19. Gee — I feel like such a newcomer. I moved to Westport in 1983, and Klaff’s was in their building, where South Moon Under is now. And Ships was where Tiffany is. And the Fairfield Furniture Building was unoccupied with several pre-fabs behind it. The Old Library was still in use, there was a nice men’s shop called Hickory and Tweed on Main Street, a silver jewelry store called Aspasia, and Laura Ashley. How much has changed in only 34 years!

  20. Wendy Kramer Posner

    Does anyone remember that there was a bakery (name?) a few doors up the Post Road from Colgans? Ot that Restoration Hardware was formerly a movie theater?

    • Was the bakery Marvel’s?

      • Wendy Kramer Posner

        Yes, the bakery was marvels and if memory serves, I think it was a Swedish Bakery, perhaps family run? Stop one after school was a pickle at (the old narrow) Oscar’s and then on for a sugar cookie at Marvel”s. Teen treat was a plate of fries at The Club Grill.

    • Mary (Cookman) Schmerker Staples 1958

      I definitely remember that Restoration Hardware was a movie theater. I saw Wizard of OZ there as a kid and was scared to death by the witch. And yes, I remember the bakery and I am pretty sure that it was Marvel’s and most assuredly it was a family business.

  21. FINE ARTS MOVIE HOUSE, TIPPY SCHAFFERS SPORTING GOODS, MAX’S ART SUPPLIES, MARVELS BAKERY, SHIPS LANTERN, COLGANS. THERE MAY HAVE BEEN ANOTHER SHOP IN THE GROUP BUT CAN’T REMEMBER WHAT/WHO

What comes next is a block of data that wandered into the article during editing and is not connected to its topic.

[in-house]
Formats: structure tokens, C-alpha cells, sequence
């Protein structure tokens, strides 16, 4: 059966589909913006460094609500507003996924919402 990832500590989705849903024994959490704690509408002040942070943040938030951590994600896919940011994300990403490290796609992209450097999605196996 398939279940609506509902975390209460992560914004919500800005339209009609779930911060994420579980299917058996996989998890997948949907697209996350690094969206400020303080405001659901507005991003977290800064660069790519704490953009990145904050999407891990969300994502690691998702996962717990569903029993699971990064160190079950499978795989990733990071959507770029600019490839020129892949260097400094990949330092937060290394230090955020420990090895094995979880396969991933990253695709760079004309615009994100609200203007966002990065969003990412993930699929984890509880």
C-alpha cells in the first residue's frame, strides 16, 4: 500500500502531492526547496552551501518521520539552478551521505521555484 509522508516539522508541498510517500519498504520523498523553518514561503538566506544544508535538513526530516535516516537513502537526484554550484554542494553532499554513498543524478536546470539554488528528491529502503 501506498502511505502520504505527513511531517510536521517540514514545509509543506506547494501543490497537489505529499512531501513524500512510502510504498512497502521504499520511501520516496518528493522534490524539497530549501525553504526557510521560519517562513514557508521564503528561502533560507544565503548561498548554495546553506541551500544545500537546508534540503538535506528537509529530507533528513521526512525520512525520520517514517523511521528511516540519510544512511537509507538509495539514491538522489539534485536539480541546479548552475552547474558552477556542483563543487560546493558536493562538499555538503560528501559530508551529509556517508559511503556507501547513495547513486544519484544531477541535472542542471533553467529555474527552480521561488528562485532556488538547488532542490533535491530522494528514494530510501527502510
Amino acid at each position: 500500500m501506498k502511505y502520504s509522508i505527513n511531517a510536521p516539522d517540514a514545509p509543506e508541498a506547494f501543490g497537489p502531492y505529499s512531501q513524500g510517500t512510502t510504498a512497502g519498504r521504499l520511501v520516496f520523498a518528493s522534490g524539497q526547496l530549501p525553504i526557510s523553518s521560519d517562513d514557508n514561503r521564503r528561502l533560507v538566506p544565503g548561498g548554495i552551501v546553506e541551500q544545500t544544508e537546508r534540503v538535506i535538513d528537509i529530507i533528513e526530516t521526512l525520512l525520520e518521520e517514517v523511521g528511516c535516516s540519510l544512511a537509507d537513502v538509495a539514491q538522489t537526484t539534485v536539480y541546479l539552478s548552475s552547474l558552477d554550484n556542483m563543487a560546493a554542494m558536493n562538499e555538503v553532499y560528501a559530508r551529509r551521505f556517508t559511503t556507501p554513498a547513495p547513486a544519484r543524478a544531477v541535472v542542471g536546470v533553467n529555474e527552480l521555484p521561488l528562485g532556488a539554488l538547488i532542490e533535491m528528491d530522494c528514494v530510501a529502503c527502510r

TO DAN’S READERS: I HAVE POOR EYESIGHT AND THAT IS WHY I TYPE IN CAPS. PLEASE DO NOT THINK I’M “SCREAMING”. THANKS FOR UNDERSTANDING

  22. ANOTHER PLACE THAT COMES TO MIND IS TAYLORS FLORIST ON TAYLORS PLACE. OWNED OR RUN BY LARRY MILLS

    • Mary (Cookman) Schmerker Staples 1958

      YES! And I am using caps on purpose. For years Mrs. Mills, (I’m pretty sure her first name was Betty but because I was young I always addressed her as Mrs.Mills) Worked first at Follow Florists. My mother used to also fill in there at Christmas time making fresh wreaths. Later she opened her own shop, Taylor Florists. She did the flowers for my wedding in 1966. She and Mr .Mills had twins, Grover and Gail. Mr.Mills was one of the Postmen. What wonderful memories this post is sparking.

      • Elizabeth “Betty” Church Blake was married to Lawrence “Larry” Herbert Mills. Larry was a letter carrier for many years.

  23. In poking around, I have found that it was called “Hurlbutt” not Hulbert, at least in the 1917 directory. Which is consistent with people forever trying to “correct” the spelling of such an odd seeming name. There were also the traditional three post offices at the time, Westport, Saugatuck, and Greens Farms. The one for Westport being in the building discussed. In 1933 and 1935 it was located at 60 East State, which I believe to currently be number 155 Post Road East, also known as the TSE Building. This would be consistent with what I was told once time, and was confirmed by the Oracle of All Buildings, Sven at the Historical Society. By 1937 it had moved to 69 East State. This would be consistent with moving the more well known location in the center of town, as it is across the street from the TSE Building

  24. Wendy Kramer Posner